WILLMAR -- Local hospital officials are moving to take advantage of a major grant by Allina Health and the George Family Foundation to improve community wellness.
Rice Memorial Hospital is among 13 hospitals in Minnesota invited to apply for one of the grants, which are designed to help each community de-velop a continuum of wellness resources that are accessible and sustainable.
Mike Schramm, chief executive of Rice Hospital, calls it "a significant opportunity I believe we have before us."
The development of a successful program will not only help lead to better community wellness and prevention but also could help manage health care costs, Schramm said.
"It falls in line with what we as a hospital need to be doing with the community."
The $475,000 Health Prevention and Promotion Partnership grant is for three years. The target areas are smoking cessation, obesity and mental health.
Willmar has until Oct. 5 to submit a proposal. A kickoff will take place in December, followed by the launch of activities in January.
Rice Hospital has been working for the past few months to engage local stakeholders such as city officials, Kandiyohi County Public Health and local medical groups. The goal is to coordinate and tie together existing community wellness efforts, with the hospital as the hub.
Local health officials have not made a final decision about what the focus of their grant activity will be, but adult obesity will most likely be the target, said Wendy Ulferts, chief nursing officer at Rice Hospital.
"It's one of the areas thought to impact the health of the most in the community," she said.
"There are lots of ideas around the table," Schramm agreed.
A required element of the grant will be a health screening with adult participants. The purpose is two-fold: to work with a group of individuals on identifying and understanding their health risks and to connect them with local resources. The participants will be reassessed later in the project to measure their progress.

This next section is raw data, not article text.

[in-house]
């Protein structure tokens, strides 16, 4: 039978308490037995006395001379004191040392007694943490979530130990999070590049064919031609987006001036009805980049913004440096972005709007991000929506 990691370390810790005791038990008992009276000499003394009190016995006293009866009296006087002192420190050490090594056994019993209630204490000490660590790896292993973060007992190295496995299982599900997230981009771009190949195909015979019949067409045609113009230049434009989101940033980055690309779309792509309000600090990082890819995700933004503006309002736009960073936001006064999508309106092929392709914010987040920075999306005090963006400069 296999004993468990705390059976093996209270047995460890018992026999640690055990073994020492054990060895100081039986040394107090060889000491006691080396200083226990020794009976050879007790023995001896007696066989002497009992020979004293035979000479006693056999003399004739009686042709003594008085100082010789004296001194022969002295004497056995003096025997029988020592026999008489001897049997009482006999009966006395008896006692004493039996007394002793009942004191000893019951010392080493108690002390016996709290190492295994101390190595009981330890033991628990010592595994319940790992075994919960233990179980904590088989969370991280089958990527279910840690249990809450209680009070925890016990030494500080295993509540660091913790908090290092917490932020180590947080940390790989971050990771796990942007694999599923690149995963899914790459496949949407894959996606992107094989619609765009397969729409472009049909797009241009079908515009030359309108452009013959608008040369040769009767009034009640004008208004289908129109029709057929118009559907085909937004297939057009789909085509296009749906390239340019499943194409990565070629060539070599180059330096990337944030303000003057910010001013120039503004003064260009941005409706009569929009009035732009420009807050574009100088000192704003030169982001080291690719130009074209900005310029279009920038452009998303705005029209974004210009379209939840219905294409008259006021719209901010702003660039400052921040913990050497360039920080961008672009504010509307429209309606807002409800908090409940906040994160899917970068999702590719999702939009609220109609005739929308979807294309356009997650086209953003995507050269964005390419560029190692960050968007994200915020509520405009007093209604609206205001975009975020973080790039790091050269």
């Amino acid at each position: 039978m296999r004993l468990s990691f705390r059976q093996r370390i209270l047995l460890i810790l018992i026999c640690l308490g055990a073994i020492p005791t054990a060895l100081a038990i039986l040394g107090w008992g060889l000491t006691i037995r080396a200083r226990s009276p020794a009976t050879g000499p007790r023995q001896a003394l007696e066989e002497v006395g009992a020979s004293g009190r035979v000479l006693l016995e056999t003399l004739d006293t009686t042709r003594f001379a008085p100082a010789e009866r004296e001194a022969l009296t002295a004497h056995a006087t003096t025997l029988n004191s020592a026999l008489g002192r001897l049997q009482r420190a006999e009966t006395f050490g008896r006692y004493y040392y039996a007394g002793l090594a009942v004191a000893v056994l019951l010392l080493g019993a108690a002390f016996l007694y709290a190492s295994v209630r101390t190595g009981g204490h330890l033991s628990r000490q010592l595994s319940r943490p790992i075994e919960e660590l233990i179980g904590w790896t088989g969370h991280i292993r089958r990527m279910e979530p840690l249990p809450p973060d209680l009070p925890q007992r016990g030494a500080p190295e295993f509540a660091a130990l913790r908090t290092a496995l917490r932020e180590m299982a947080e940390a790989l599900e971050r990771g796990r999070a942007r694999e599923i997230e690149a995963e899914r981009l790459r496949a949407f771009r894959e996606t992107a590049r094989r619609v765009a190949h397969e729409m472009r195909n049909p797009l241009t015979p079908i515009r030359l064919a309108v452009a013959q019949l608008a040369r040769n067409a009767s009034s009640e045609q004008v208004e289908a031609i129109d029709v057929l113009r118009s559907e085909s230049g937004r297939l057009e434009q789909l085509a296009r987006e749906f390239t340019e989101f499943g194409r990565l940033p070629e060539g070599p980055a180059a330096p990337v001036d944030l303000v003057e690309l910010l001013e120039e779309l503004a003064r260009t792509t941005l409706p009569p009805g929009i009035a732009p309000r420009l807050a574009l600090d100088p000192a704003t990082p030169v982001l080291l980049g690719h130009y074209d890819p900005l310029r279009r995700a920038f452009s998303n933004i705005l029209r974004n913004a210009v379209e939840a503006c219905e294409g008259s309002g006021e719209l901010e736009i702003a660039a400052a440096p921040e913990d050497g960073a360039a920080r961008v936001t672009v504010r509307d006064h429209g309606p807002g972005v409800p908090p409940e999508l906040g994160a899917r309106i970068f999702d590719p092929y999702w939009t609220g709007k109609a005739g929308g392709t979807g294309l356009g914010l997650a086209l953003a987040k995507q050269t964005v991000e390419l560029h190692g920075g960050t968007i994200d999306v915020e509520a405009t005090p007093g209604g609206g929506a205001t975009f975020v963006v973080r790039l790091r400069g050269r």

The online assessment tool "was built just for this grant," Ulferts said. Rice and the other hospital grantees will be working with physician and project leaders and researchers with Allina, the George Family Foundation and the Penny George Institute for Health and Healing.
Rice also will be hiring a care navigator and grant ambassador to carry out grant activities locally.
By some estimates, only about 5 percent of the U.S. population does not have some form of identifiable health risk factor. At least 40 percent of deaths in the United States each year are thought to be linked to one or more of four lifestyle-related behaviors: poor nutrition, inadequate physical activity, smoking and exposure to tobacco, and hazardous drinking.
Local efforts already have been addressing these target areas, but the Allina and George Foundation Health Prevention and Promotion Partnership grant project will help enhance overall coordination and allow resources to be leveraged so they're more comprehensive and sustainable, Schramm said.
"The key is collaboration," he said. "We need to figure out how we can work together and make sure everybody knows what each group is doing. Doing what we can to help improve the health of the community is going to be important. We think it makes sense for all the right reasons."